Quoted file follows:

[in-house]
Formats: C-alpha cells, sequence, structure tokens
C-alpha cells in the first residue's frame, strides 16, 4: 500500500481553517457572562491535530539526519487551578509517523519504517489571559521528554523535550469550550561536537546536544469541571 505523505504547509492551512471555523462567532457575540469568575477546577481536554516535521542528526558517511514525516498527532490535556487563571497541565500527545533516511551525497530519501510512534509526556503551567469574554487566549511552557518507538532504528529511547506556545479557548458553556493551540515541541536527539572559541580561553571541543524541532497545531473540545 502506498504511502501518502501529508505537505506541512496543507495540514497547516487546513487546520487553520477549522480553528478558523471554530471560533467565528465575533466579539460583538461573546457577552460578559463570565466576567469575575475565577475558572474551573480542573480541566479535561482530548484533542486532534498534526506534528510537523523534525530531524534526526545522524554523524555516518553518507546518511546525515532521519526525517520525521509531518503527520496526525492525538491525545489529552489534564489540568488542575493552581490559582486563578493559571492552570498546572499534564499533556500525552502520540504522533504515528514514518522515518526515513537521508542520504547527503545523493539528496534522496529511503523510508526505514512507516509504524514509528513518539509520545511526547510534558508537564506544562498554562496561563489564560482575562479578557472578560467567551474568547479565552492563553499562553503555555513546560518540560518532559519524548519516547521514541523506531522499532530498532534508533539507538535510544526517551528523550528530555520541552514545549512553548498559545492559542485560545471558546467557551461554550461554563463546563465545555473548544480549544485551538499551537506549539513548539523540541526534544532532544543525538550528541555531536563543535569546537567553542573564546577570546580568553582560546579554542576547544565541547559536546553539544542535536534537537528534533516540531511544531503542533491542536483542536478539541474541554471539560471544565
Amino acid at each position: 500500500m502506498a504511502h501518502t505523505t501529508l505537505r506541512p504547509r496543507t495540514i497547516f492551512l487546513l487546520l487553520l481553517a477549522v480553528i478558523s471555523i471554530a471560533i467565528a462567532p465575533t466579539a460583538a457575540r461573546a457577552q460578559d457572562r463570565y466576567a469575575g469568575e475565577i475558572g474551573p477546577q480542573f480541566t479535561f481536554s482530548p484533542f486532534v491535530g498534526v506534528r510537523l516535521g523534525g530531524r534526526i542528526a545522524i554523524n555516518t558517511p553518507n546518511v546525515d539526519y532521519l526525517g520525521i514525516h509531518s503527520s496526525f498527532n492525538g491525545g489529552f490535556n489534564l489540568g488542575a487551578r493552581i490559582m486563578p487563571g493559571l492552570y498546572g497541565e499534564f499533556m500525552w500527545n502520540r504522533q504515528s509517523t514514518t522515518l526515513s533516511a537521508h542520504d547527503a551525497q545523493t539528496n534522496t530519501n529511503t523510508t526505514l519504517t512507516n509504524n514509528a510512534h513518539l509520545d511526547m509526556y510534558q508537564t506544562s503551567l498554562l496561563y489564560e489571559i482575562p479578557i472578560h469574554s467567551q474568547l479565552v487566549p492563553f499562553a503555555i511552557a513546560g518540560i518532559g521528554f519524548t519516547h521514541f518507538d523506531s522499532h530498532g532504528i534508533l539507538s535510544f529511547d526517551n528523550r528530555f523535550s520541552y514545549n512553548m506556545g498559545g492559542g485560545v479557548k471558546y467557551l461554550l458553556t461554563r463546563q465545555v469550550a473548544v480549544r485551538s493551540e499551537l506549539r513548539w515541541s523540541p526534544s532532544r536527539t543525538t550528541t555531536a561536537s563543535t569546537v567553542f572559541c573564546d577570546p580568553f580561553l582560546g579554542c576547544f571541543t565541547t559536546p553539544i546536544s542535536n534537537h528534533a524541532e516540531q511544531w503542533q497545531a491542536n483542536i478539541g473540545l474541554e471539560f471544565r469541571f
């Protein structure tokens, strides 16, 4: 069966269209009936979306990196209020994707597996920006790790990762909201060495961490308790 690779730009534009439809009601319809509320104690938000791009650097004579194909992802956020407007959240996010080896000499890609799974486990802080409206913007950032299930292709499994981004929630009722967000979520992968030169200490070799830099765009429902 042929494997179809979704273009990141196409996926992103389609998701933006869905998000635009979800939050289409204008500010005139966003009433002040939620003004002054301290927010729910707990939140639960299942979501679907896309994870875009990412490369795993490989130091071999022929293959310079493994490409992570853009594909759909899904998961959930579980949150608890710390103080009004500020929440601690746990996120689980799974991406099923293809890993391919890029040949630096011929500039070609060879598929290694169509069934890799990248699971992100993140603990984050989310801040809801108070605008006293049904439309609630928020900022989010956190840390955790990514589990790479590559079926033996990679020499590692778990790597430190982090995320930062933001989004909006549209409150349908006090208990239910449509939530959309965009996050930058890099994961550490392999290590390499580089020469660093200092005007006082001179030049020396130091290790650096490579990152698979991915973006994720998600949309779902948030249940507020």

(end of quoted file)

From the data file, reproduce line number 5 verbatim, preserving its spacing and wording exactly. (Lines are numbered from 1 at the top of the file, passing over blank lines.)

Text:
């Protein structure tokens, strides 16, 4: 069966269209009936979306990196209020994707597996920006790790990762909201060495961490308790 690779730009534009439809009601319809509320104690938000791009650097004579194909992802956020407007959240996010080896000499890609799974486990802080409206913007950032299930292709499994981004929630009722967000979520992968030169200490070799830099765009429902 042929494997179809979704273009990141196409996926992103389609998701933006869905998000635009979800939050289409204008500010005139966003009433002040939620003004002054301290927010729910707990939140639960299942979501679907896309994870875009990412490369795993490989130091071999022929293959310079493994490409992570853009594909759909899904998961959930579980949150608890710390103080009004500020929440601690746990996120689980799974991406099923293809890993391919890029040949630096011929500039070609060879598929290694169509069934890799990248699971992100993140603990984050989310801040809801108070605008006293049904439309609630928020900022989010956190840390955790990514589990790479590559079926033996990679020499590692778990790597430190982090995320930062933001989004909006549209409150349908006090208990239910449509939530959309965009996050930058890099994961550490392999290590390499580089020469660093200092005007006082001179030049020396130091290790650096490579990152698979991915973006994720998600949309779902948030249940507020």